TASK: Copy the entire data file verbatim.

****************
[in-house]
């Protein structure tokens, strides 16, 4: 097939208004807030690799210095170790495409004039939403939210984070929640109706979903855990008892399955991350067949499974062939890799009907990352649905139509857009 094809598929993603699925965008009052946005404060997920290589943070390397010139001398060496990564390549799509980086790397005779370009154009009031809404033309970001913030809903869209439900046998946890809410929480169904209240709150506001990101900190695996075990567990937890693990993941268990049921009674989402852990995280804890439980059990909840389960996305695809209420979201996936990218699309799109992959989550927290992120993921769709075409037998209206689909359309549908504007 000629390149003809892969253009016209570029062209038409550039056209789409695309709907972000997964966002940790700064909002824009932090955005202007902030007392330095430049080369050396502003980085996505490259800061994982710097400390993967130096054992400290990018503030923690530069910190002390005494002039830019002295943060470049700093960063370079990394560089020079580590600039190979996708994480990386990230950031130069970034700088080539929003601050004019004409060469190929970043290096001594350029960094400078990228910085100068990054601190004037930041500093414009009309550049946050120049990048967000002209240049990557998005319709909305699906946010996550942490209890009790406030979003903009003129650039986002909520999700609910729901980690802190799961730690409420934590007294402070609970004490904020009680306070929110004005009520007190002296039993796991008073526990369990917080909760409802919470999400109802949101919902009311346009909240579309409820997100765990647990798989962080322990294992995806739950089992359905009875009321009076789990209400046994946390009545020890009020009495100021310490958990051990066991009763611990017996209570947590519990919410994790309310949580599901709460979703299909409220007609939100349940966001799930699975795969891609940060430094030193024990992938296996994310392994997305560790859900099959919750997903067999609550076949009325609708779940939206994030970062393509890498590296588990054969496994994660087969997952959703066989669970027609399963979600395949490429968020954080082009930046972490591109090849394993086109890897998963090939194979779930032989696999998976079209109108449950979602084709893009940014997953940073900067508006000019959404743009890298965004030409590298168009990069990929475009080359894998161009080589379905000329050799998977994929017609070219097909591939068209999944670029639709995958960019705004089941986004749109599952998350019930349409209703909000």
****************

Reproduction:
[in-house]
């Protein structure tokens, strides 16, 4: 097939208004807030690799210095170790495409004039939403939210984070929640109706979903855990008892399955991350067949499974062939890799009907990352649905139509857009 094809598929993603699925965008009052946005404060997920290589943070390397010139001398060496990564390549799509980086790397005779370009154009009031809404033309970001913030809903869209439900046998946890809410929480169904209240709150506001990101900190695996075990567990937890693990993941268990049921009674989402852990995280804890439980059990909840389960996305695809209420979201996936990218699309799109992959989550927290992120993921769709075409037998209206689909359309549908504007 000629390149003809892969253009016209570029062209038409550039056209789409695309709907972000997964966002940790700064909002824009932090955005202007902030007392330095430049080369050396502003980085996505490259800061994982710097400390993967130096054992400290990018503030923690530069910190002390005494002039830019002295943060470049700093960063370079990394560089020079580590600039190979996708994480990386990230950031130069970034700088080539929003601050004019004409060469190929970043290096001594350029960094400078990228910085100068990054601190004037930041500093414009009309550049946050120049990048967000002209240049990557998005319709909305699906946010996550942490209890009790406030979003903009003129650039986002909520999700609910729901980690802190799961730690409420934590007294402070609970004490904020009680306070929110004005009520007190002296039993796991008073526990369990917080909760409802919470999400109802949101919902009311346009909240579309409820997100765990647990798989962080322990294992995806739950089992359905009875009321009076789990209400046994946390009545020890009020009495100021310490958990051990066991009763611990017996209570947590519990919410994790309310949580599901709460979703299909409220007609939100349940966001799930699975795969891609940060430094030193024990992938296996994310392994997305560790859900099959919750997903067999609550076949009325609708779940939206994030970062393509890498590296588990054969496994994660087969997952959703066989669970027609399963979600395949490429968020954080082009930046972490591109090849394993086109890897998963090939194979779930032989696999998976079209109108449950979602084709893009940014997953940073900067508006000019959404743009890298965004030409590298168009990069990929475009080359894998161009080589379905000329050799998977994929017609070219097909591939068209999944670029639709995958960019705004089941986004749109599952998350019930349409209703909000």